Statements like "writing a float/int [is] an atomic operation anyway" are, unfortunately, not well defined in C or C++ (although with the use of
std::atomic in C++11 and the stdatomic.h methods from C11 can help here - but that's not going to help you with C interop for a library you can't modify, so you can probably ignore it here).
You can find guidance about these issues on specific compilers and platforms - for example, you can probably figure out that on most platforms, aligned 32-bit or 64-bit reads or writes will be atomic, if aligned, and that most compilers will align them appropriately.
However, down this road lies madness. If you have multiple threads involve, just use POSIX/pthreads functionality, like pthreads mutexes - which are easily accessible from both C and C++, to guard any access to state shared across threads.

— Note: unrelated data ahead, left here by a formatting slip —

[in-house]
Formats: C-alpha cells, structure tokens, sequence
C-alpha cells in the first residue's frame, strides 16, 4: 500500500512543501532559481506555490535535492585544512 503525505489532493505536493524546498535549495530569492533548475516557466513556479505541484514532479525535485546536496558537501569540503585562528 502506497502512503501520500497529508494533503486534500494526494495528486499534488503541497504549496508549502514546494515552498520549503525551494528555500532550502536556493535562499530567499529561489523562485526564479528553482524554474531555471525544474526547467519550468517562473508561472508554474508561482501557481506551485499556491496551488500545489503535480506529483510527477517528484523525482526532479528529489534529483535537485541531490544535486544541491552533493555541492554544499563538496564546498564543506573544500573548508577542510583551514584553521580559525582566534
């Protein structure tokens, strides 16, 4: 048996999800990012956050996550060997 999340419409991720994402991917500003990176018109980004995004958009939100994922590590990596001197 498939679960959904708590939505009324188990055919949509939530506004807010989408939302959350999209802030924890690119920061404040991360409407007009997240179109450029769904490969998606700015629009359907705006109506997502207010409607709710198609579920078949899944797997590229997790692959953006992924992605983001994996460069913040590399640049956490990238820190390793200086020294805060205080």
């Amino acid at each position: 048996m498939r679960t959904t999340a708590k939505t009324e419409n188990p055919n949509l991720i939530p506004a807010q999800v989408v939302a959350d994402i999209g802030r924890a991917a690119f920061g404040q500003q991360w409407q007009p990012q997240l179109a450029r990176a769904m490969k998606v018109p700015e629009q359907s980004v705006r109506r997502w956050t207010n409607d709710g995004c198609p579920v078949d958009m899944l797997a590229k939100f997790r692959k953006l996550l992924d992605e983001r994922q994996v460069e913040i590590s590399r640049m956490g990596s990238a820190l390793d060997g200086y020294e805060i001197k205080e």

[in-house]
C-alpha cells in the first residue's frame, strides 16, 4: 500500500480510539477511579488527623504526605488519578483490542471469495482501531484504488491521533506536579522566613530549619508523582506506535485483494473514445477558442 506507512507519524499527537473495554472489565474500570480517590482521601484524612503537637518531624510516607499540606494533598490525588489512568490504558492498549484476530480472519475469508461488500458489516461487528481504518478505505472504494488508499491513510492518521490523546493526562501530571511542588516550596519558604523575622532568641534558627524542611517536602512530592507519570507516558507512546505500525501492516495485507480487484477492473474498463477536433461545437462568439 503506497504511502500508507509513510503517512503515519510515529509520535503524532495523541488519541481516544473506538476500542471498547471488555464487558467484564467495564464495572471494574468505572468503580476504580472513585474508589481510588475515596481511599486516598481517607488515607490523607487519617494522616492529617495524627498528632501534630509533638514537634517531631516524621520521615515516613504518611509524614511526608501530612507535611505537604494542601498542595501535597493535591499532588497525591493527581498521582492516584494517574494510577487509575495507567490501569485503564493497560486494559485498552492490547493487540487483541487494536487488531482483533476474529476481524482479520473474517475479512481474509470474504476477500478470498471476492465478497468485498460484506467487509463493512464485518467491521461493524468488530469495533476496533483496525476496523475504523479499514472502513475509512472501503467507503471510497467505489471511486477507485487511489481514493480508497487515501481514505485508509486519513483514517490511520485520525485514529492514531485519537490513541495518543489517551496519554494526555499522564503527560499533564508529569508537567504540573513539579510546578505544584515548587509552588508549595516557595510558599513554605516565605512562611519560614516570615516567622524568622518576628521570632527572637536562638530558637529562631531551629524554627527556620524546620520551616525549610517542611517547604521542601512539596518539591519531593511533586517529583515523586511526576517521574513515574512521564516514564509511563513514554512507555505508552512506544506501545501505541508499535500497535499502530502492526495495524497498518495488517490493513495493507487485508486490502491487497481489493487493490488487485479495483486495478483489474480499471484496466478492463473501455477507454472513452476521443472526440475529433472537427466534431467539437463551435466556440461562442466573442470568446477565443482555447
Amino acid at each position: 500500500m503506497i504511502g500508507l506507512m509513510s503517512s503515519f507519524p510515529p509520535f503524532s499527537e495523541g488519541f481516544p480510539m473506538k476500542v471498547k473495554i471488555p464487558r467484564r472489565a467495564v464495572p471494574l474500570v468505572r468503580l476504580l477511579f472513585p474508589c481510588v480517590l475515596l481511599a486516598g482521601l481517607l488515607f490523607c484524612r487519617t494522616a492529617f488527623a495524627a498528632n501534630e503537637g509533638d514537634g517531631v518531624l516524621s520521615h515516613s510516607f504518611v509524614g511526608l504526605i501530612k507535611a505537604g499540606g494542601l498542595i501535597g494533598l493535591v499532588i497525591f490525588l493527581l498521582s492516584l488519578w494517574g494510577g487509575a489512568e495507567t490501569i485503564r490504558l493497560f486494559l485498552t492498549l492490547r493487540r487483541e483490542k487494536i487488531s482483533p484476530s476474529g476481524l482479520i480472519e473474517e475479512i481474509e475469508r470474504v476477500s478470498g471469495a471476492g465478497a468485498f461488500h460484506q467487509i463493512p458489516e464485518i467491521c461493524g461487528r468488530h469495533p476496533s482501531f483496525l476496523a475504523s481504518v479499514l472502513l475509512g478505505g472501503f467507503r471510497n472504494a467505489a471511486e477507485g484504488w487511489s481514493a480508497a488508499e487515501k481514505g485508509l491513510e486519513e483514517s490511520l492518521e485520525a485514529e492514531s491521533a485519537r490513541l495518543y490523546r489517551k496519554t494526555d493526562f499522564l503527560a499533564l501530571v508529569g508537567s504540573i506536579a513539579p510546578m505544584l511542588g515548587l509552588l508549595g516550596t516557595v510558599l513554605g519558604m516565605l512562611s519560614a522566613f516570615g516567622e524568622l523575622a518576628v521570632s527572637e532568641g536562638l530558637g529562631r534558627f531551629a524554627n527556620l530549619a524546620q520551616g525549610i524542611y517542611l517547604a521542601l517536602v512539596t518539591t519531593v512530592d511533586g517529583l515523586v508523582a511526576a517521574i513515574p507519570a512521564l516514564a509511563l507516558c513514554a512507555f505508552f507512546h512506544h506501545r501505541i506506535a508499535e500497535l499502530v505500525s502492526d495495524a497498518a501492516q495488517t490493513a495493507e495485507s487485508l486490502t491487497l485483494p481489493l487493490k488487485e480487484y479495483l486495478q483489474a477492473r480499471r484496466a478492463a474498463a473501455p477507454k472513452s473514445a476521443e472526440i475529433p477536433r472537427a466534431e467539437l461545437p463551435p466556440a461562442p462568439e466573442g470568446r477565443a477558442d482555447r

Since you can't modify the C code, you may have to do all the locking in the C++ code, before any call to the C library, unlocking after. If you can read, but not modify the C code, or the document is very clear about the threading/sharing model, you may be able to use a fine grained locking strategy, but in the absence of any profiling indicating a bottleneck, I'd start with one global lock you use to guard every access to the C API.